Islamic Relief has supplied emergency health and education in Darfur.

Families who have been displaced by conflict, poor local families and nomadic people are all benefitting from the project, which is reaching an estimated 80,000 people. The programme covers education, health and WASH (water, sanitation and hygiene), prioritising learning, primary health care and safe drinking water to people in Central Darfur, in Sudan.

Providing healthcare and improving community health

Research found the main causes of mortality in the region were malaria, diarrhoea and acute respiratory infection, while not enough people were being referred to specialist care when needed, and health facilities were dilapidated and badly equipped. Islamic Relief responded to the concerns by improving primary health care units, supplying medicines, setting up mobile health clinics, and building the skills of local health staff and community health promoters. We are also working locally to increase awareness of illnesses and increase immunisation against measles and polio.

Building blocks for the future

Islamic Relief has made steps to ensure people are not excluded from education. We have repaired five classrooms in Jebel Mara, in Central Darfur. Each has been equipped with seating, furniture and textbooks. We have built toilets and installed plumbing that provides safe drinking water. In total, 36 people have received teacher training.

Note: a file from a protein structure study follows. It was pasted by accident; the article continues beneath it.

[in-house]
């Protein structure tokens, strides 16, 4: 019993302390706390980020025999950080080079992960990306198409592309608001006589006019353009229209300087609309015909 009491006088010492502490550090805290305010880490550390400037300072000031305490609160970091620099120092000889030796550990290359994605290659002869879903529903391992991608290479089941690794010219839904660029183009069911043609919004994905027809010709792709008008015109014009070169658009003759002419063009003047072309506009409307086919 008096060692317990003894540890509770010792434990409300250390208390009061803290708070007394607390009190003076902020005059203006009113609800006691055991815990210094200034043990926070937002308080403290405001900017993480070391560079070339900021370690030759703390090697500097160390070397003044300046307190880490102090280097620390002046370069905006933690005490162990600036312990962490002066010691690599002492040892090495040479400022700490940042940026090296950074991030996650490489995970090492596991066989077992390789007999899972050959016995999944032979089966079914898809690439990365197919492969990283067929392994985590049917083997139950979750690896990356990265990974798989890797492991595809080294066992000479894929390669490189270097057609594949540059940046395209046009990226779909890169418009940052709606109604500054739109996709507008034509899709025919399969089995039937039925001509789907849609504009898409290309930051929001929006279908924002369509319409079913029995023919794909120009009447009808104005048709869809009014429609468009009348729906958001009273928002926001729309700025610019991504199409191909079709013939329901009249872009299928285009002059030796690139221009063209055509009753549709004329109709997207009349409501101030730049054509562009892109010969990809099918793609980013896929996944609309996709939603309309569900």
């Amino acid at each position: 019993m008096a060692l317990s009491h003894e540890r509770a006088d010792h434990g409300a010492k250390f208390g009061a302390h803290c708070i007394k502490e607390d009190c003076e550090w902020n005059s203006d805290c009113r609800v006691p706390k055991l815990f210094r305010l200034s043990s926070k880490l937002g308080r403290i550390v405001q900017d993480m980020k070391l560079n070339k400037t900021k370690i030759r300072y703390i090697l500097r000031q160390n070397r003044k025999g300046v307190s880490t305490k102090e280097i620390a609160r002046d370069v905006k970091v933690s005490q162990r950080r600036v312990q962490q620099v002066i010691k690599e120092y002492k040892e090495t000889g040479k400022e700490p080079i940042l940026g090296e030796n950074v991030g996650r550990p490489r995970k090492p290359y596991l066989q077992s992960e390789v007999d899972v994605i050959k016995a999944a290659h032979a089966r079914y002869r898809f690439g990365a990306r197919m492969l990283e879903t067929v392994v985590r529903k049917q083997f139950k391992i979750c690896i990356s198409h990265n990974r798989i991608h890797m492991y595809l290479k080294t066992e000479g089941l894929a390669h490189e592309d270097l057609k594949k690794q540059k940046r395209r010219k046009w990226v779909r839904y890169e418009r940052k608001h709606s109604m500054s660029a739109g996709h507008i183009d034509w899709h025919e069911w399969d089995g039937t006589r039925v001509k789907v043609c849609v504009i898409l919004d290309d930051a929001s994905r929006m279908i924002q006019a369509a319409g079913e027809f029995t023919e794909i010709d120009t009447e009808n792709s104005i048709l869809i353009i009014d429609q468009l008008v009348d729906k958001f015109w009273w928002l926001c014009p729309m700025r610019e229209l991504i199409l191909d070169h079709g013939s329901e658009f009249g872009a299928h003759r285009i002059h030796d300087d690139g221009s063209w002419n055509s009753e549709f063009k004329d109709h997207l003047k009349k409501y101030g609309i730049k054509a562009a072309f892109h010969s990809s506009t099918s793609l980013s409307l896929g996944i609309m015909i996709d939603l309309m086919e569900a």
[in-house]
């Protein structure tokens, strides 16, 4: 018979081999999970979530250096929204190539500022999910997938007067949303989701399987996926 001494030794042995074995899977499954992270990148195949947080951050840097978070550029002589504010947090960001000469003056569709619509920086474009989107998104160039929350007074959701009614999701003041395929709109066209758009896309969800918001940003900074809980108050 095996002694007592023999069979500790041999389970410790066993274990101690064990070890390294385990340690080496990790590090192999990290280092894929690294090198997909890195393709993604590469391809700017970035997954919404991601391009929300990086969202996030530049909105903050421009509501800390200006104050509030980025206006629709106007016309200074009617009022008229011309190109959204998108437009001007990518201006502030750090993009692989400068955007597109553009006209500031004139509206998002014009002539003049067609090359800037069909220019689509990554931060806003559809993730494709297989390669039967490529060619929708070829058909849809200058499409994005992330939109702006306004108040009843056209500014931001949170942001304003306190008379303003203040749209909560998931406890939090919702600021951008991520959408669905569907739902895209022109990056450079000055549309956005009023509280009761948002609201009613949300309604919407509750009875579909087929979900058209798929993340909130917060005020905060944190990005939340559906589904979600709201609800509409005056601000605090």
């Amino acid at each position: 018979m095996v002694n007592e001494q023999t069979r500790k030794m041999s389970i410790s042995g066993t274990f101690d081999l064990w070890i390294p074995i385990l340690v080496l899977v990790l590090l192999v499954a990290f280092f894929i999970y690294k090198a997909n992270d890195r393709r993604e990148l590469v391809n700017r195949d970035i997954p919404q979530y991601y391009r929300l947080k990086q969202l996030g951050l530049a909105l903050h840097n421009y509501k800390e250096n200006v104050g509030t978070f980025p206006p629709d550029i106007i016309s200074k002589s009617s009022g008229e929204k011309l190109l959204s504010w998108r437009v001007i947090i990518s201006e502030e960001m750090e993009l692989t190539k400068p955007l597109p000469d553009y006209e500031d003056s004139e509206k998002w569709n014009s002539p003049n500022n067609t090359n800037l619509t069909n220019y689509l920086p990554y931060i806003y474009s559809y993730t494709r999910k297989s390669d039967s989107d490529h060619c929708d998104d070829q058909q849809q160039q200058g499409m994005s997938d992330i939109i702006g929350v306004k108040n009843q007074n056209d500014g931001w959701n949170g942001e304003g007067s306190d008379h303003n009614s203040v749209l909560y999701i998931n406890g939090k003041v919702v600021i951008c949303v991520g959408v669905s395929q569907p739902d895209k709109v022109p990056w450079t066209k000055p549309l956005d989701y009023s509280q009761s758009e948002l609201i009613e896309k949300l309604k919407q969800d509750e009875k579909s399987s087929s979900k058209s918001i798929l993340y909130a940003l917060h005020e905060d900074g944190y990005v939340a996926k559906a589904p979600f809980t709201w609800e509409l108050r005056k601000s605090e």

Islamic Relief’s country director for Sudan, Dr Sayed Elzenari said: “In Sudan, the government estimates that more than 1.9 million children of school age are not in school, and 44 per cent of these children are in Darfur. This region has been badly affected by the civil war which has destroyed the infrastructure and disrupted the social services such as water, health and education. Inadequate learning materials are common, while teachers are often insufficiently trained. Most of the schools lack permanent classrooms, and many school pupils sit on the ground. “

As well as improving education in the area, the project has also contributed to the reduction of the psychological impact of conflict by giving a sense of normalcy, stability, structure and hope for the future during a time of crisis, as well as providing building blocks for future economic stability.”

Islamic Relief began working in Sudan 30 years ago, and has continued to offer support during times of famine, drought, and conflict.